After a mixed year, housebuilding shares perked up on news of a potential upturn in the housing market - although many investors are still very hesitant about the sector.
Residential builders have been rewarding shareholders with bumper cash returns for years now, but dividend yields ranging up to 10%, 11% and even 12% are seen as waving a red flag about the sustainability of these payments.
Thursday’s RICS survey showed interest among house buyers rose for the first time in more than two and a half years, giving a leg up to a sector that has seen a mixed performance over the past year.
Redrow plc (LON:RDW) is down 1%, Bellway PLC (LON:BWY) and Crest Nicholson Holdings PLC (LON:CRST) have both lost 7%, Taylor Wimpey PLC (LON:TW.) and Countryside Properties PLC (LON:CSP) are down 9% and 10%, with Persimmon PLC (LON:PSN) the worst at 24% in the red.
This is despite the supportive environment that has allowed cash to roll into the companies’ coffers and out again in the forms of generous shareholder returns and executive pay packages.
Supportive market backdrop
“The backdrop has been supportive for some considerable time, as historically low interest rates, government initiatives such as Help to Buy and a general housing shortage have played into the hands of the likes of Barratt,” says Richard Hunter, head of markets at Interactive Investor.
Companies have been looking to capitalise on this environment, while also being mindful of not repeating the mistakes they may have made in the financial crisis, and also dealing with various other individual problems.
Of the cash that companies have been able to return to shareholders, Hunter says special dividends are the most “sensible” move as by their nature as the special nature of these dividends means that they do not have to be repeated if the environment turns tough, which often sees the housebuilders hardest hit.
Barratt and Berkeley, are the two builders with the most flexible shareholder returns policies, says George Salmon, equity analyst at Hargreaves Lansdown.
Even so, he says the sheer weight of cash on the balance sheet at the likes of Taylor Wimpey and Persimmon means their dividends look sustainable for at least the next year or so too.
“However,” he cautions, “as one might imagine given the attractive yields on offer, the question of sustainability becomes more hazy the further out you look, especially around the special component of the dividend.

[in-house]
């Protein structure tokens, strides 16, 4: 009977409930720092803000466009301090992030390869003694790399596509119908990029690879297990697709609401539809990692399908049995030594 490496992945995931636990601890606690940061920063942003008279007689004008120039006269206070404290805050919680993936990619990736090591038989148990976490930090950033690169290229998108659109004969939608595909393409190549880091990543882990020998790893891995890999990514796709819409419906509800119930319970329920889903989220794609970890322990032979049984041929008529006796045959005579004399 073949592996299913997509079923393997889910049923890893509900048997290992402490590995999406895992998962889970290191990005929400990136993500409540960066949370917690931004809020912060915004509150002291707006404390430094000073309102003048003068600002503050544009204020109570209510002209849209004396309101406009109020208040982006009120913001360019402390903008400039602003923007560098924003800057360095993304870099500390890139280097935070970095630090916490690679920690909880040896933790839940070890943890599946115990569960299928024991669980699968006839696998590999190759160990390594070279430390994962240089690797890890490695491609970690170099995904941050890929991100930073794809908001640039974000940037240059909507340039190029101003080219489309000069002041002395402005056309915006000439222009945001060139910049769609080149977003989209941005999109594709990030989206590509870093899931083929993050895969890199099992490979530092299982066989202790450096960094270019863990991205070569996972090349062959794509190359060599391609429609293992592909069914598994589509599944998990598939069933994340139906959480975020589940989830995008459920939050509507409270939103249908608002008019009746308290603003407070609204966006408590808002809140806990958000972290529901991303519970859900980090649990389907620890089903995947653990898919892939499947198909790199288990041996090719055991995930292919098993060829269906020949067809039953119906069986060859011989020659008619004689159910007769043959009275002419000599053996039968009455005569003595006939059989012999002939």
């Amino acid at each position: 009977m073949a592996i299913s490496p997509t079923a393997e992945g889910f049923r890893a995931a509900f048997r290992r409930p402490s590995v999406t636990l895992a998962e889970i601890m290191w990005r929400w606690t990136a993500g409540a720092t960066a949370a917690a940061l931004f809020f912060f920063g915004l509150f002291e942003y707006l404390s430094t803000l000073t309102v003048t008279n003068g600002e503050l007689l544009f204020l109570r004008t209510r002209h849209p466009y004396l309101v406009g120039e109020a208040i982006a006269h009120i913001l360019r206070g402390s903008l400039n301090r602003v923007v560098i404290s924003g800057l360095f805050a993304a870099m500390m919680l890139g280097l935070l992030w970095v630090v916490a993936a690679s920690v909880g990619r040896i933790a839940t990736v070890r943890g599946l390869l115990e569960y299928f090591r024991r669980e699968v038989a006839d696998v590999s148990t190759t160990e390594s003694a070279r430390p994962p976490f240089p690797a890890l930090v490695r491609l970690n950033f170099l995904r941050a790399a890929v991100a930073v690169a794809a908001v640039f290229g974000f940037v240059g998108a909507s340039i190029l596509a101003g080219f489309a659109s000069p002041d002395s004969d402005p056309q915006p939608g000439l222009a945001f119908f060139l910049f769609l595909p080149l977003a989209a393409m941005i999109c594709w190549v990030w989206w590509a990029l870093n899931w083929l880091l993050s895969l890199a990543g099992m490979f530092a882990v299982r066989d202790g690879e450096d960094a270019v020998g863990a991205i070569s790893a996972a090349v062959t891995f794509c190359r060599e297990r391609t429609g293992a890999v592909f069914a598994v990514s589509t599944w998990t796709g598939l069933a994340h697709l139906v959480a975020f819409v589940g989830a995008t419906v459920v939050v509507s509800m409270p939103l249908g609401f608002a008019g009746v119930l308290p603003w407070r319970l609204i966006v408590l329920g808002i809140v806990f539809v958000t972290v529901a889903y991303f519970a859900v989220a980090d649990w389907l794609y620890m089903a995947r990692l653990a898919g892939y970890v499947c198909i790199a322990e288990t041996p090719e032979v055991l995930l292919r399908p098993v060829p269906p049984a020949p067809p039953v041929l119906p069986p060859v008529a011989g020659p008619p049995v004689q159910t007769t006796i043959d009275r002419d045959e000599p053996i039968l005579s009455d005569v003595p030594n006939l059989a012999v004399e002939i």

Brexit and the end of Help to Buy
“For example, a no-deal Brexit could pull the rug from under the builders feet. Any economic wobble would hit affordability for UK buyers while confidence of international buyers, which has driven the London market in recent years, may fall.
“There’s even a case for the Bank of England raising rates if there’s a run on sterling, which would increase mortgage costs.
“Looking past Brexit, the other potential roadblock to the builders’ special dividends in the end of Help to Buy, due in 2023.”
With close to 50% of Persimmon’s buyers making use of this government scheme, it’s not surprising to see this FTSE 100 company has been the worst performer, even more so when the group has been forced to take action to improve customer satisfaction levels following complaints about the quality of homes and leasehold charges that could see it left out of the programme.
It is difficult to see how current levels of profitability can be sustained for all the builders once Help to Buy closes.
Telford takeover poses questions
“Someone clearly thinks that there is value to be had from an investment in the industry,” said Russ Mould, investment director at AJ Bell, who observed that the bid “comes seemingly irrespective of concerns about Brexit and what it may mean for the wider UK economy and sterling”.
Looking at the 350p-a-share cash offer, which puts a £267mln price tag on Telford, the price implied a valuation of just under 14 times forward earnings might have implied the housebuilders were undervalued, with most on a p/e ratio near seven times, with Bellway and Redrow even lower.
But not only did Telford’s lofty multiple actually reflect the depressed nature of the company’s profits as it sales mix shifts towards build-to-rent, but Mould also points out that the CBRE offer represents a just 1.06 times historic net asset value per share, the lowest rating afforded to any of the quoted builders and below the sector average of 1.40 times.
“This may reflect Telford’s relatively modest size and the mix of its business but it does not imply a huge amount of upside for the other builders if that valuation is taken at face value,” Mould says.
The good news is that there has been a bid at all, Mould says, as it suggests that the buyer firmly buys into the strategic thesis that demand for good-quality rental properties in London continues to outstrip supply.
“So at least the valuation could put a floor under a sector where share prices have largely lost their way of late, despite record profits and fat dividend yields.”